Court Battles

Federal appeals court upholds California’s gig worker law

A federal appeals court upheld part of a California law that determined when contractors could be considered employees. 

The 9th Circuit Court of appeals rejected a challenge from journalism associations seeking to argue against an exemption to Assembly Bill 5 that applied for freelance writers, arguing that it inhibited free speech.

U.S. Circuit Judge Consuelo Callahan, writing for the three-judge panel, said that the law “regulates economic activity, not speech, and a rational basis supports the distinctions it draws.”

“We’re pleased with the court’s decision,” California Attorney General Rob Bonta’s (D) office told The Hill in a statement. 

“At the California Department of Justice, we’ll continue to defend laws that are designed to protect workers and ensure fair labor and business practices,” the statement said. 

A.B. 5 classifies independent contractors as those who perform work outside of the company’s normal business, free from the hiring company’s control, and are engaged in an independently established business.

The American Society of Journalists and Authors and the National Press Photographers Association sought to challenge the exemption provided to freelance writers and photographers.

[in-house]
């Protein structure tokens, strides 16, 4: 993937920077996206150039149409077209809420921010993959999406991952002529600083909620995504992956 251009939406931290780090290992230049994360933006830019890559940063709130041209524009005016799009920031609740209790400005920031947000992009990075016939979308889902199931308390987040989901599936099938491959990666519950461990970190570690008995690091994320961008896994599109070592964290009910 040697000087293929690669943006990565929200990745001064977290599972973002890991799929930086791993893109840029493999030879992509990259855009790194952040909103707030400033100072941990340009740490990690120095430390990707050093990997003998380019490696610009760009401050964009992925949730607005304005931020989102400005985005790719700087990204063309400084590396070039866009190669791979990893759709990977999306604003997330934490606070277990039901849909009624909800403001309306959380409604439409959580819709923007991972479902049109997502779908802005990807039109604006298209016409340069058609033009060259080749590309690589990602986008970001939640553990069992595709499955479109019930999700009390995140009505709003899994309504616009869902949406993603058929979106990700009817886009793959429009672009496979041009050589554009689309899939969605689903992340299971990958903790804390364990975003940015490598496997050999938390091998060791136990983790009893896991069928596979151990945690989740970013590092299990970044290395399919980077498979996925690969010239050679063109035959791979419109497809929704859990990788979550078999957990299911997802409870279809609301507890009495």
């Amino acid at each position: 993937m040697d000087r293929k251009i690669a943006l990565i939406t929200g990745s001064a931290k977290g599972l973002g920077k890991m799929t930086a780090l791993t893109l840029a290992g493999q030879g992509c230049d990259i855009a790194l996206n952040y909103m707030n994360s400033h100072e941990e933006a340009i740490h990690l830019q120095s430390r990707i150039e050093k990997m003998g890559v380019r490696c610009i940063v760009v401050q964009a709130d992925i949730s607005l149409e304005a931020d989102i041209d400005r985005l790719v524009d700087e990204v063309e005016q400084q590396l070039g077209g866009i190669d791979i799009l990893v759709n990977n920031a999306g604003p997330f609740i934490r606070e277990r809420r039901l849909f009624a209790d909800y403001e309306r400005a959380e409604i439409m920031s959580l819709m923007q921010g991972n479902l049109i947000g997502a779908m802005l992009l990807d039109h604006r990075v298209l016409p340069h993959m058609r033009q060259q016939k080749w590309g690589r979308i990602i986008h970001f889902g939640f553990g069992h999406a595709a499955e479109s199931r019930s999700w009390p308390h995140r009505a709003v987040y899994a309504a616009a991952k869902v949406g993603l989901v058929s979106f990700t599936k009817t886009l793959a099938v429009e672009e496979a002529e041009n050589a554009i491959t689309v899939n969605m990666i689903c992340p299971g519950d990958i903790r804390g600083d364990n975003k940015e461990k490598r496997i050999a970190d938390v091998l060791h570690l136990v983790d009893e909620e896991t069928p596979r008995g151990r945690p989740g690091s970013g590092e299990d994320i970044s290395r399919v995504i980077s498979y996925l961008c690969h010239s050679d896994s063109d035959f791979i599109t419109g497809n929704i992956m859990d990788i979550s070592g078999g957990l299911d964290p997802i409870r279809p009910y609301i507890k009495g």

The exemption applied to those who submitted less than 35 pieces of work to a single entity in a given year and didn’t apply to photographers and videographers working on “motion pictures.”

The groups argued that the limitations of the exemption inhibited free speech and freedom of the press because the restrictions did not apply to exemptions for other professionals like marketers or artists. They also argued that the restrictions forced freelancers to become employees, therefore inhibiting their ability to do freelance work.

Callahan said the law doesn’t regulate speech as it “does not, on its face, limit what someone can or cannot communicate. Nor does it restrict when, where, or how someone can speak.”

While she acknowledged that the classifications may impose greater costs on hiring entities, “such an indirect impact on speech does not necessarily rise to the level of a First Amendment violation.”

Jim Manley of Pacific Legal Foundation, who is representing the plaintiffs, told The Hill that the plaintiffs “look forward to correcting” the circuit decision, either by asking the Supreme Court to review the case or asking the appellate court to reconsider.  

Updated at 12:44 p.m.


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